The present invention is clearly differentiated from the pull methods referred to above, on the basis of stress distribution. In a pull method the tensile force required to overcome drag is applied at the front of the liner only. This area experiences maximum stress, and the stress within the body of the liner diminishes incrementally towards the tailing end of the liner.
Conversely, in the present invention the flow of the fluid applies the necessary force over the entire length of the liner's exterior surface through shear principles. Every element of the liner experiences a virtually equivalent axial stress. Further, since the stress is induced by shear relative to the fluid in motion, the effective stress level experienced is much less than that required to cause material damage. The liner experiences much less axial strain than that seen in pull methods, where the typical elongation is greater than 5%.
The combination of the fluid dynamics and imparted shear stress facilitates the motion of the liner. The liner is essentially flushed downstream through the tubular. This effect may be facilitated when the liner has a specific gravity near that of the fluid, e.g., polyethylene and water, so that close to neutral buoyancy exists. The liner effectively floats within the fluid stream, mitigating frictional drag between the liner and the host pipe. The liner is essentially in dynamic suspension.
The directional shear stress imparted to the liner in order to cause motion is determined by many elements, including: liner material properties, e.g., roughness, density, etc.; fluid material properties, e.g., viscosity, density, lubricity, etc.; and, fluid flow properties, e.g., velocity, turbulence, etc. These properties may be considered beforehand, or, manipulated during insertion, as appropriate, in order to best effect the onset and continuity of liner motion to a greater degree.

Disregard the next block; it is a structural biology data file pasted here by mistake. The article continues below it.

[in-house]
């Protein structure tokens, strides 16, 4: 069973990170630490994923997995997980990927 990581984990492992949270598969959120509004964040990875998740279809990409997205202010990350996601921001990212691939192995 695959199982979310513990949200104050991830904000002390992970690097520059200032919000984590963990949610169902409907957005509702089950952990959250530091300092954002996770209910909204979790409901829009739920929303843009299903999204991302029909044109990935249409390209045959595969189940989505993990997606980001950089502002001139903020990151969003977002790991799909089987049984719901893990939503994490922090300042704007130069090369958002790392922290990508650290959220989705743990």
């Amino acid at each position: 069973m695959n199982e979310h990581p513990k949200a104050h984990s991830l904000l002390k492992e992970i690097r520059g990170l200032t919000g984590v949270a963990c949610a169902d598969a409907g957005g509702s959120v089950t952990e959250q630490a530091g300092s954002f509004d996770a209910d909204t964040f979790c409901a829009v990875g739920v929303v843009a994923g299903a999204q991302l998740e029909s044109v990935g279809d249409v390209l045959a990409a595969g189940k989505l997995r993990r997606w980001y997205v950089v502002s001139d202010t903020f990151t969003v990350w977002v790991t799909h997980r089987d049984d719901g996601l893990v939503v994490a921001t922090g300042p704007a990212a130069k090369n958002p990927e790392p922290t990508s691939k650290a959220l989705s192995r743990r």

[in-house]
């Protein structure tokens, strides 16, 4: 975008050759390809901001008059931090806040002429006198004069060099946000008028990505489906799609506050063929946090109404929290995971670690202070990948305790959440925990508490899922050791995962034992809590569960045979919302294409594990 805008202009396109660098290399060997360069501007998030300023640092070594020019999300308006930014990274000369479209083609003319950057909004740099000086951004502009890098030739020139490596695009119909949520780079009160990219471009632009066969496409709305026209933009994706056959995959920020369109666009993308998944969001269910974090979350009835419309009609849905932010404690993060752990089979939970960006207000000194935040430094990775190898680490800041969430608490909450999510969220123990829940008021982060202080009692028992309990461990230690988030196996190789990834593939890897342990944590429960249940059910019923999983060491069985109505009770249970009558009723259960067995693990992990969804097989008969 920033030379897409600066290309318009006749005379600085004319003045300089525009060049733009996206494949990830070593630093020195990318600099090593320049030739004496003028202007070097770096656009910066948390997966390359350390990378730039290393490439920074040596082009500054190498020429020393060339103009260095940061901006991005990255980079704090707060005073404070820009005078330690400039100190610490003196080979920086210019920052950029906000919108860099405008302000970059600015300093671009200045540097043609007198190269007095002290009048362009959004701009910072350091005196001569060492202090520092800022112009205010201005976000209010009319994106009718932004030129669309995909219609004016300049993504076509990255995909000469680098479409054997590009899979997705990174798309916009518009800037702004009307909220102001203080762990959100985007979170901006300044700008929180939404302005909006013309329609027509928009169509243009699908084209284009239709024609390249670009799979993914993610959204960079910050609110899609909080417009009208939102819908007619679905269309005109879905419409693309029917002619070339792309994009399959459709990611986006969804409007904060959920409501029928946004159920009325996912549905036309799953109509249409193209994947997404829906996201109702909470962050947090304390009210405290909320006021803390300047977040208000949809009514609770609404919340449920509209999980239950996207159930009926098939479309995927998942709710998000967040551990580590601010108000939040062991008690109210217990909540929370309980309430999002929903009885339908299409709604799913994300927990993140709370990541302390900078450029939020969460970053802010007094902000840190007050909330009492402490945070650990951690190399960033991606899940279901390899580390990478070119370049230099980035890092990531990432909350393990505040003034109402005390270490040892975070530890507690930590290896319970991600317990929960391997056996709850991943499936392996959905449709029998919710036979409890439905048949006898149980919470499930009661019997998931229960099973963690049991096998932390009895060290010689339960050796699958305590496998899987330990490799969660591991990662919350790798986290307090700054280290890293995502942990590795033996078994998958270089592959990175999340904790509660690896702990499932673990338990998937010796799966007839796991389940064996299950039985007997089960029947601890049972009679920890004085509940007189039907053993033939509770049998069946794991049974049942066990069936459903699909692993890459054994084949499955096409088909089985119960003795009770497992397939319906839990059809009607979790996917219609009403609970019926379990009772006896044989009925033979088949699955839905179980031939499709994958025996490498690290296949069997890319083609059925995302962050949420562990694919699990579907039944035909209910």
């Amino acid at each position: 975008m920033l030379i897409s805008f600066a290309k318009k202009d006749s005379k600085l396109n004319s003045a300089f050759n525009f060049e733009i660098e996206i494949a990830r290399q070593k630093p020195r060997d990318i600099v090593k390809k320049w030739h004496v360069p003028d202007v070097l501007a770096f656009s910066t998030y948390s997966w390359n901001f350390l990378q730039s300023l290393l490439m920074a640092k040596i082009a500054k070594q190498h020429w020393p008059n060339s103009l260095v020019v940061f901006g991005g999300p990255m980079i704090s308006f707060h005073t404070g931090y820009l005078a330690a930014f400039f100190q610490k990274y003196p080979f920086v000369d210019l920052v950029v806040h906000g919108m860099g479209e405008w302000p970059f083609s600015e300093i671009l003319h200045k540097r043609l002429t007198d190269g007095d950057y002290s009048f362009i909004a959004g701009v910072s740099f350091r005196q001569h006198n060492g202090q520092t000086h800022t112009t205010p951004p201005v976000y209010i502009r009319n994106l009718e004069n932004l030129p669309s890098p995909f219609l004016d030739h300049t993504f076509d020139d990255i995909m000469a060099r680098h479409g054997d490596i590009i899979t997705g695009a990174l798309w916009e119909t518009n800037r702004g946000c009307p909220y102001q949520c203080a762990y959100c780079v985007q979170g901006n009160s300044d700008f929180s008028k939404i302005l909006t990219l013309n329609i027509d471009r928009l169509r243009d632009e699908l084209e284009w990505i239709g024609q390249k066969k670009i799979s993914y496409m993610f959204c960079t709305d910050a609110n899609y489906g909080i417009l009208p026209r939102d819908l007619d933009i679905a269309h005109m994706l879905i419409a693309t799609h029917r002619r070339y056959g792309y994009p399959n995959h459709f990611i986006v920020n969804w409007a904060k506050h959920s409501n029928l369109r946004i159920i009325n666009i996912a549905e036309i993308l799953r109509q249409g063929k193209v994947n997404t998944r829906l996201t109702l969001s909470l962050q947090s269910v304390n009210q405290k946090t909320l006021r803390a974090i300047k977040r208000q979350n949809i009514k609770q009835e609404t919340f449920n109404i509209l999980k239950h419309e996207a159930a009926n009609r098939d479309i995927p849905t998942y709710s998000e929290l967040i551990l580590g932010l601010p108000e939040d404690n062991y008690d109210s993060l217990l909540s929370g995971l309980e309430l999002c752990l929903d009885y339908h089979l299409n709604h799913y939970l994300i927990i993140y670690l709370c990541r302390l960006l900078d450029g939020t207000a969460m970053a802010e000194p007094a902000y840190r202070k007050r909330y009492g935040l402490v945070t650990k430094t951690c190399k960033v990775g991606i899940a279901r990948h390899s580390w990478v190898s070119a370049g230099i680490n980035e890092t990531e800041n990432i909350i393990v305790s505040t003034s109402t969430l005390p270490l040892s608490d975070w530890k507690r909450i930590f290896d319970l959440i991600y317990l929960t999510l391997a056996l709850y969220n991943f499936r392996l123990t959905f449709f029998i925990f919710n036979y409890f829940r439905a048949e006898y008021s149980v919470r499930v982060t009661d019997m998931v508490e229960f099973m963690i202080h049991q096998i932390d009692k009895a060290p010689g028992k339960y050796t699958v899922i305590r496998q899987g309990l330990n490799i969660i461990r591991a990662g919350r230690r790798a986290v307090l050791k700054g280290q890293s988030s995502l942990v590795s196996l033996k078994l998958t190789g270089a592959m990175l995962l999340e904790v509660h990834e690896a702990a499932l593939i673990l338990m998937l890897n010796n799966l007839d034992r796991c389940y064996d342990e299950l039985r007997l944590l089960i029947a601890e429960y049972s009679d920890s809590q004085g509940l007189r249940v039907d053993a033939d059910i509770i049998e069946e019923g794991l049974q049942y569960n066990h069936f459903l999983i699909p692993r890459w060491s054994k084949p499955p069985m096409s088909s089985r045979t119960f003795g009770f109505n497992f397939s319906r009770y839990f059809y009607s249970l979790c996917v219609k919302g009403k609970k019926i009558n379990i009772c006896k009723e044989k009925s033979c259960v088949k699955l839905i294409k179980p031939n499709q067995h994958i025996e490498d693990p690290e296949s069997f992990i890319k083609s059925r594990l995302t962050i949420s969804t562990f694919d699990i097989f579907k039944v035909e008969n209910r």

As the liner is being propelled by the incremental skin friction effect described above, there is minimal axial stressing induced. The theoretical length of installation is not limited by the applied tensile stress, unlike in pull methods. In a practical sense, however, insertion length limitations do exist, and are governed by fluid flow properties in conjunction with the maximum hoop stress capacity of the host tubular.
A fluid velocity, typically of greater than 5 ft./sec., is believed to be advantageous to maintain liner motion. However, significant pressure is required to maintain this velocity within a long host tubular, and particularly as the liner progresses further within. The reason is that the cross sectional area available for fluid flow is reduced in that section of the host tubular containing the deformed liner. Rather than a full tube, only an annulus exists, and the reduced area increases unit head loss. Keeping within the working limits of the host tubular, a maximum pressure allowance is eventually reached at some finite distance of liner insertion. This distance is also a function of several factors: host tubular properties, e.g., cross-sectional area, pressure rating, inner surface roughness, etc., fluid properties, e.g., constituency, temperature, etc.; and, liner properties, e.g., surface roughness, cross sectional area, etc. Notwithstanding, it can be demonstrated that up to 15,000 ft. of liner may be installed in a host tubular.
As the liner is in a state of dynamic suspension in the host tubular, the host tubular need not be straight for the method to work. In one embodiment the host tubular is a reeled steel pipeline. As long as the resultant stress of the liner in motion overcomes any bending stress, and maintains the liner within the curvature of the host tubular, the liner will continue to flow without binding due to frictional drag against the outer wall. As above, several factors govern the functionality, including: host pipe, e.g., diameter, bending radius, ovality, inner surface roughness, etc.; fluid, e.g., viscosity, velocity, temperature, etc.; and, liner, e.g., temperature, shape, stiffness, effective moment of inertia, etc. Notwithstanding, it can be demonstrated that the method is applicable to reeled steel pipe bent in radii in accord with industry practice.